The world of science fiction and fantasy is rich and varied. Often
lumped together under the catchall term "speculative fiction," these two
distinct genres encompass a number of sub-genres. Many who don't read
sf/f are unaware that the two though close kin are very different.
Isaac Asimov, once asked to explain the difference between science
fiction and fantasy, replied that science fiction, given its grounding
in science, is possible; fantasy, which has no grounding in reality,
The following are terms used frequently used to define elements and
"sub-genres" within science fiction and fantasy literature.
A catchall term for science fiction and fantasy.
It applies to work that answers the question "What if...?"
Sometimes it is also applied to fiction considered more "literary" in
nature that includes elements of SF or fantasy. Examples include
Nicholas Christopher's Veronica and Gabriel Garcia Marquez's One
Hundred Years of Solitude. Within science fiction, the term
speculative fiction refers to novels that focus less on advances in
technology and more on issues of social change, such as Aldous
Huxley's Brave New World, George Orwell's 1984, Margaret Atwood's The
Handmaid's Tale and Jack Faust by Michael Swanwick.
A genre that extrapolates from current scientific
trends. The technology of a science fiction story may be either the
driving force of the story or merely the setting for a drama, but all
science fiction tends to predict or define the future.
A term often used for science fiction primarily by people
outside the field. Serious readers of science fiction prefer the
Cyberpunk explores the fusion between man and machine. A
key element is the perfection of the Internet and virtual reality
technology. In a cyberpunk novel, characters can experience and
interact with computers in a 3D graphic environment so real that it
feels like a physical landscape. The society in which cyberpunk is
set tends to be heavily urban, and usually somewhat anarchic or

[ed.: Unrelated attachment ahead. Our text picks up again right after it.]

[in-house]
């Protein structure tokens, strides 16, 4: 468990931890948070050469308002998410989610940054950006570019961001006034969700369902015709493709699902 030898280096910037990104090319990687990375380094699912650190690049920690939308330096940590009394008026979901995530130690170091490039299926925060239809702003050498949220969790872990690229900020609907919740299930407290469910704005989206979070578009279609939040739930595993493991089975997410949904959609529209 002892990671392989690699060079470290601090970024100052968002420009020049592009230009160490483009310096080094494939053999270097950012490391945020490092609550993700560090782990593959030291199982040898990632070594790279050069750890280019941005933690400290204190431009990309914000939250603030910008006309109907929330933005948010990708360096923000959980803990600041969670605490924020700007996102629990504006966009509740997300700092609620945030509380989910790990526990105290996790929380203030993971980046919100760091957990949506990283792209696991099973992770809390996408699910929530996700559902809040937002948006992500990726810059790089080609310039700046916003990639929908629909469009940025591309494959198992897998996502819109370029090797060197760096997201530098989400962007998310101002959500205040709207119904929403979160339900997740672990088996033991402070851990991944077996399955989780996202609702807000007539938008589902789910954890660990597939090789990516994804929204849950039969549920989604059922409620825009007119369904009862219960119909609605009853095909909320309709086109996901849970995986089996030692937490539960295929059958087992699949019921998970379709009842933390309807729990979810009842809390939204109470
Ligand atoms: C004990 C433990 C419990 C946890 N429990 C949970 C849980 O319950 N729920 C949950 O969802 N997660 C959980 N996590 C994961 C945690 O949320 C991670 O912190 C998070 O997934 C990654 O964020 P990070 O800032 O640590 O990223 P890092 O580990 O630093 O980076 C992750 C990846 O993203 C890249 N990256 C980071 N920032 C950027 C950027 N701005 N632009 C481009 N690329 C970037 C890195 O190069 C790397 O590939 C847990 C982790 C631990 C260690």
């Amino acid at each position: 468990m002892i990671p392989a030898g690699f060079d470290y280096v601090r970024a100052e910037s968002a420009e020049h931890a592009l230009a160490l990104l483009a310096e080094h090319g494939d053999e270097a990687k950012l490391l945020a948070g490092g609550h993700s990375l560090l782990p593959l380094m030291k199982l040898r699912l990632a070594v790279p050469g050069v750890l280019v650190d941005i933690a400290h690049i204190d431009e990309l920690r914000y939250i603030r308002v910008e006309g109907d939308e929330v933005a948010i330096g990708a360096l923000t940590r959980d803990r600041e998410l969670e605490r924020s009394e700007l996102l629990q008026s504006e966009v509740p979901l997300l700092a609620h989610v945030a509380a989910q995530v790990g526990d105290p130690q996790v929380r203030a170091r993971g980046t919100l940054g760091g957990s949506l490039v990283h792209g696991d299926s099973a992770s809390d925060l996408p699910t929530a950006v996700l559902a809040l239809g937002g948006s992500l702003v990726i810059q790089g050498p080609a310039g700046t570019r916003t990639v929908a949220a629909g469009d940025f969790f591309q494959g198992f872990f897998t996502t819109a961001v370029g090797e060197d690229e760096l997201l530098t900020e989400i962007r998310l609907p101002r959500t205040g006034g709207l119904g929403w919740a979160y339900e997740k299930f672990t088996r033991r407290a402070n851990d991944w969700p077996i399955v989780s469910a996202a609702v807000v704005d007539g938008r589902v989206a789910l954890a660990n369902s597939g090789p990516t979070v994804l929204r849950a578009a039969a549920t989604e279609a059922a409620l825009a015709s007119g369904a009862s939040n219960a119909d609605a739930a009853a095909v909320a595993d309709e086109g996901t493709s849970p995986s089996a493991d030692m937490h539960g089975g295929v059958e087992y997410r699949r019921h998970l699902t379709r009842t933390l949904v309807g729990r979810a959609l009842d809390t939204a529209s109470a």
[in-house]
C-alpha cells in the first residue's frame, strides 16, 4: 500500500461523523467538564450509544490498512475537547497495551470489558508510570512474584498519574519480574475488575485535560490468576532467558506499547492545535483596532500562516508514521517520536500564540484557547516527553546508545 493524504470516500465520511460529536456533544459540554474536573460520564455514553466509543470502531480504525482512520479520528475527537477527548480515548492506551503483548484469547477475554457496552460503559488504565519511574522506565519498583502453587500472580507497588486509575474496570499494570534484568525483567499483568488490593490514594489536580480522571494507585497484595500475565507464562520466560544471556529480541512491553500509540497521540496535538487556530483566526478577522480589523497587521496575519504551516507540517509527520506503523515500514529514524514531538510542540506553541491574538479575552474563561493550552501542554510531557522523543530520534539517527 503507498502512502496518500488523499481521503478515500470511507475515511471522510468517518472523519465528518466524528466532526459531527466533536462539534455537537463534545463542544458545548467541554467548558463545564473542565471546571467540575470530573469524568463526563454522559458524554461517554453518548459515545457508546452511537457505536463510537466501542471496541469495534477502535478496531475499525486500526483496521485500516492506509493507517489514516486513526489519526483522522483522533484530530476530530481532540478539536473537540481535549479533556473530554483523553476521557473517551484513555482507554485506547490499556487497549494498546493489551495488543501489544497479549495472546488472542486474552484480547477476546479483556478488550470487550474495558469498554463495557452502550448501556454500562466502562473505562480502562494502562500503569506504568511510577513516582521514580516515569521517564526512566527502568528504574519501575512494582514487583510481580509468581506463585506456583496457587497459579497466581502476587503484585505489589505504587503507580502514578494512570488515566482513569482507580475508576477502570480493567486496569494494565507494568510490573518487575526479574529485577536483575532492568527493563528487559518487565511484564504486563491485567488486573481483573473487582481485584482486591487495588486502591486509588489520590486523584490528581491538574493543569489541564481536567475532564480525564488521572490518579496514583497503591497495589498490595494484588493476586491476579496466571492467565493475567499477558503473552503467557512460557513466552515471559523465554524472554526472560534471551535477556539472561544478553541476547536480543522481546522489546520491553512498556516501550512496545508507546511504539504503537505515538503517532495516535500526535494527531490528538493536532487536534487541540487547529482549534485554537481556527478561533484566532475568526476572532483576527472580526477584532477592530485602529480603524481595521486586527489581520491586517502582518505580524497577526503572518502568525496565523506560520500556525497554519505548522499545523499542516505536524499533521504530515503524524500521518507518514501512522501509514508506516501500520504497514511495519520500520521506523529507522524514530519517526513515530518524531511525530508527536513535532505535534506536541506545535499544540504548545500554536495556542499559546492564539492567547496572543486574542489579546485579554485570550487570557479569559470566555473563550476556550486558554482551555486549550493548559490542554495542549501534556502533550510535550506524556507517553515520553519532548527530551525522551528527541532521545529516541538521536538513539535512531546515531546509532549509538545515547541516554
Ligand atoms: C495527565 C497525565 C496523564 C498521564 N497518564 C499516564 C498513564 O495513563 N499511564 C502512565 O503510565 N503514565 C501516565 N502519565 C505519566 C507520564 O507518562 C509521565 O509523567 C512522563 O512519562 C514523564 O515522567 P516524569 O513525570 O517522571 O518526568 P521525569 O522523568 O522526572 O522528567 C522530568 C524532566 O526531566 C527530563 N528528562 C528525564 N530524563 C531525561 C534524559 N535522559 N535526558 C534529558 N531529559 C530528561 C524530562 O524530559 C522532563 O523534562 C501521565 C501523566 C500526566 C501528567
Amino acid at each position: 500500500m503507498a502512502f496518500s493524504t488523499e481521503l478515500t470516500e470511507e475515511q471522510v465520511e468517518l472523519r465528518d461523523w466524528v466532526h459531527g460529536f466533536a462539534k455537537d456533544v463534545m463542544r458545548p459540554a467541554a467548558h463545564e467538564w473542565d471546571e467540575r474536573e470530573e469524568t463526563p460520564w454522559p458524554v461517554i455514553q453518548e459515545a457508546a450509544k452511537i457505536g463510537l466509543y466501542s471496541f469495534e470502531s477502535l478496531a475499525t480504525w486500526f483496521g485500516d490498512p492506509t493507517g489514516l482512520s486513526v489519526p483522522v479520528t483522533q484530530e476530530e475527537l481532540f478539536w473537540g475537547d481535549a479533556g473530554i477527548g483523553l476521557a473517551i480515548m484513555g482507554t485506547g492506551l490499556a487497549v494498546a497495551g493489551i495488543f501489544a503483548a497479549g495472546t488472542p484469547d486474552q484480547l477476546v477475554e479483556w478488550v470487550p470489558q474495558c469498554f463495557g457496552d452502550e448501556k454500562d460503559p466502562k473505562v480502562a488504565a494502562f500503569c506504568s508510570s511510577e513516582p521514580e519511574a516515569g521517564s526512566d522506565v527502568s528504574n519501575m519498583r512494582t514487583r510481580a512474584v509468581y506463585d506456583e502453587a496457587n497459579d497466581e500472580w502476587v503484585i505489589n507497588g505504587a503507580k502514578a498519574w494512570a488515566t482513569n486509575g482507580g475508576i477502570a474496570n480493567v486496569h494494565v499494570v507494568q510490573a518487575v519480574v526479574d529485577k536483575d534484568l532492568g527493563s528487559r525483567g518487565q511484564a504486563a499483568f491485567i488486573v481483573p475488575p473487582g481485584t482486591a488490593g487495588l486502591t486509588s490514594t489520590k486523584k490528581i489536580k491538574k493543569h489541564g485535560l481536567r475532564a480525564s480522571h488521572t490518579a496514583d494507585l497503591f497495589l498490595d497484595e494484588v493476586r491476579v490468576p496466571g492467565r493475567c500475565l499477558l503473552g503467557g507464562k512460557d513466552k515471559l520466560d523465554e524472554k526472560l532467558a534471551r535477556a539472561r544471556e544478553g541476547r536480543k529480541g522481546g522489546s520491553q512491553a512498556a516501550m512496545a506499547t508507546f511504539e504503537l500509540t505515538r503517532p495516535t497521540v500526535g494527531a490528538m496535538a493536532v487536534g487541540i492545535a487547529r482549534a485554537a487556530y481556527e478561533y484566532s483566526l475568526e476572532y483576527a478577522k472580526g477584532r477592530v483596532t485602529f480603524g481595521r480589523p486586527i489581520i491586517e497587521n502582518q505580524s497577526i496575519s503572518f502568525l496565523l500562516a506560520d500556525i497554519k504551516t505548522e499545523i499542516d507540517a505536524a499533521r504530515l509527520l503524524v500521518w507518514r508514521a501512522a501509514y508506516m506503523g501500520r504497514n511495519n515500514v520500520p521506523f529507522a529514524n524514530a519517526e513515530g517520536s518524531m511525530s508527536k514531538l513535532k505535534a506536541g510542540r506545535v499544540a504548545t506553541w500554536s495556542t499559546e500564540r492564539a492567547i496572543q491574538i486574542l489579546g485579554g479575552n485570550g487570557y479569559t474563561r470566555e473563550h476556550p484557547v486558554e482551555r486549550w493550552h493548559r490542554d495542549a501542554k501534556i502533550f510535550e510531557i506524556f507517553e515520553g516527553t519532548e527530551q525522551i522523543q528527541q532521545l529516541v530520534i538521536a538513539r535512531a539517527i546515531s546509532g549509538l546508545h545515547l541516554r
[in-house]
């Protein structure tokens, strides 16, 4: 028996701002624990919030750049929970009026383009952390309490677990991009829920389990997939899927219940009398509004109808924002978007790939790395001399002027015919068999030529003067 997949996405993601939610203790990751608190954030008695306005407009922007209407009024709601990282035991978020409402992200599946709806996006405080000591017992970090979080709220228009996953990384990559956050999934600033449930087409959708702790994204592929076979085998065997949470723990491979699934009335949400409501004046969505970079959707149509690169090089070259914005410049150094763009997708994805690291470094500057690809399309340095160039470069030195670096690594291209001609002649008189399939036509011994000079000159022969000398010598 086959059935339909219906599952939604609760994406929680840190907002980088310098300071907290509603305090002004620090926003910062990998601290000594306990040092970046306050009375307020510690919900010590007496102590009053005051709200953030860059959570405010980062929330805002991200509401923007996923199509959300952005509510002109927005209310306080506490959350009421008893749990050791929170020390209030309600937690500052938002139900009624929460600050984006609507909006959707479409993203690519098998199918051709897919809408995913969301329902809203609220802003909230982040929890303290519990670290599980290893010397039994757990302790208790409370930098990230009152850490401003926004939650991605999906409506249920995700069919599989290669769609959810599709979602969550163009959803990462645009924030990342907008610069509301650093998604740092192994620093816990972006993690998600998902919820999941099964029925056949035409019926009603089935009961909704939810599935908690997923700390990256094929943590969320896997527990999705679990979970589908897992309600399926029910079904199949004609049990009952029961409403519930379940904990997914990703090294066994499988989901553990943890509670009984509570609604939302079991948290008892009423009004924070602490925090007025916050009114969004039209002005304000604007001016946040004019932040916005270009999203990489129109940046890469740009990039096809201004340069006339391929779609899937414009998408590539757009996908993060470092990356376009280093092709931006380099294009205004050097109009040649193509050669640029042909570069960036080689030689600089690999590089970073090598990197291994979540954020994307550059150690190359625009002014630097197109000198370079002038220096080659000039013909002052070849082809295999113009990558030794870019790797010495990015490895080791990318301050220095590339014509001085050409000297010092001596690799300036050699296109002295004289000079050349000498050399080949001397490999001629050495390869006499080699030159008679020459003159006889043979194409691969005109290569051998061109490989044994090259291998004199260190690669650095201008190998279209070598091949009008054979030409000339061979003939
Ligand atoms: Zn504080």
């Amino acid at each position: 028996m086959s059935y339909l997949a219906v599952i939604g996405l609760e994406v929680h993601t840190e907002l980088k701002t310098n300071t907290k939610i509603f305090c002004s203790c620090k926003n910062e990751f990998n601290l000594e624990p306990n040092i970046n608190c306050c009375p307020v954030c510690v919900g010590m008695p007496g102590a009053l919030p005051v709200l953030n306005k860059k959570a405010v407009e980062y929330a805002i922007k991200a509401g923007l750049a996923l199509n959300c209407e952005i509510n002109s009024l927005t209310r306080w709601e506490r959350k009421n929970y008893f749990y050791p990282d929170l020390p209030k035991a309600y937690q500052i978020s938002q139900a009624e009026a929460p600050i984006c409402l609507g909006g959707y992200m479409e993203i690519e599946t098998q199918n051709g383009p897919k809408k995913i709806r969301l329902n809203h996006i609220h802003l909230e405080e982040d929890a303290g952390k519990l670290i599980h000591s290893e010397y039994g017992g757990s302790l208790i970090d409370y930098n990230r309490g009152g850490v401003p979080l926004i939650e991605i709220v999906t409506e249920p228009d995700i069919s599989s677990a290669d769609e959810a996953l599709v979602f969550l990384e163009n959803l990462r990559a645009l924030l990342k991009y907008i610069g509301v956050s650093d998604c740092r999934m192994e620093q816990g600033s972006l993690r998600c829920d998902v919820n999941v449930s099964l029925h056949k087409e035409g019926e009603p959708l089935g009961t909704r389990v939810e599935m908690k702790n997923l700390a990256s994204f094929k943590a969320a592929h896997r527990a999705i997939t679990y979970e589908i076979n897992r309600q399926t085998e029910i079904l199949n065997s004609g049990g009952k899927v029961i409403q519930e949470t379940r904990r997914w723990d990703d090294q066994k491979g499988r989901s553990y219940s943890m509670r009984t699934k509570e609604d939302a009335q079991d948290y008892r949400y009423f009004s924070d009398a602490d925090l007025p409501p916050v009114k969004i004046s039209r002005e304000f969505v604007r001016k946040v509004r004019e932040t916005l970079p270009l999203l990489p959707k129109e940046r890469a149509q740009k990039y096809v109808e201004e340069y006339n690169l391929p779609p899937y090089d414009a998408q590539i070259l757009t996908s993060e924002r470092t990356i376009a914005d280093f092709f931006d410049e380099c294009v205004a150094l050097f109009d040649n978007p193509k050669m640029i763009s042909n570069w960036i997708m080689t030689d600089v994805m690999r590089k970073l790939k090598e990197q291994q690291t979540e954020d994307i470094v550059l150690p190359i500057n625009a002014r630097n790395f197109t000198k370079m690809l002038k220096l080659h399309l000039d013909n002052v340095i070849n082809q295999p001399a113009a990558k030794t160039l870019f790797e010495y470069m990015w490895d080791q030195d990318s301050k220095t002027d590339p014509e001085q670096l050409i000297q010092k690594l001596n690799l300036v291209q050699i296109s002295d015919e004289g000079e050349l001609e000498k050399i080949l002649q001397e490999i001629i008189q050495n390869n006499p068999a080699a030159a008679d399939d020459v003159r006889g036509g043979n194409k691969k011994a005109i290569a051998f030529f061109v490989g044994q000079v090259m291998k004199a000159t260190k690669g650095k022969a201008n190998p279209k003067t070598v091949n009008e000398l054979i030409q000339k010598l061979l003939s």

feudal. The "father of cyberpunk" is William Gibson, author of the
seminal cyberpunk novel Neuromancer. Eos authors defining this
ever-evolving virtual reality include Neal Stephenson and Rudy Rucker.
MILITARY SCIENCE FICTION:
Basically, the armed forces in space.
Robert Heinlein's Starship Troopers and Joe Haldeman's The Forever War
are classic examples. Contemporary examples include David Feintuch's
Seafort Saga novels, and the work of Lois McMaster Bujold. Military
SF at Avon includes Susan R. Matthews's An Exchange Of Hostages and
Prisoner Of Conscience, and the upcoming Heritage series by William
Usually written by writers with a strong science background,
frequently research scientists, who provide meticulously detailed
future science in their work, consistent with the most current
research. Hard SF writers include Greg Bear and David Brin, as well
as Eos authors Gregory Benford and John Cramer.
PARALLEL/ALTERNATE UNIVERSE SF:
The idea behind parallel/alternate
universe SF is that for every decision made or event that occurs,
there is another place where the decision or the event went
differently. For example, Robert Harris's Fatherland, in which
Hitler was victorious, could be considered alternate universe sf.
Steven Gould's Wildside presents a contemporary parallel in which high
school seniors pass through a portal to a primeval Earth never
inhabited by humans. Another type of alternate/parallel universe sf
is that written by hard SF writers, usually physicists like John
Cramer whose novels Twistor and Einstein's Bridge are good examples.
High adventure in space; usually somewhat campy, of the
type that used to be serialized at the movies and in the pulp
magazines that were popular in the first half of this century.
Hallmarks of space opera include encounters with beautiful women and
bug-eyed monsters. Flash Gordon is vintage space opera, Star Trek is
more sophisticated, contemporary space opera. Edgar Rice Burroughs's
Barsoom series is space opera.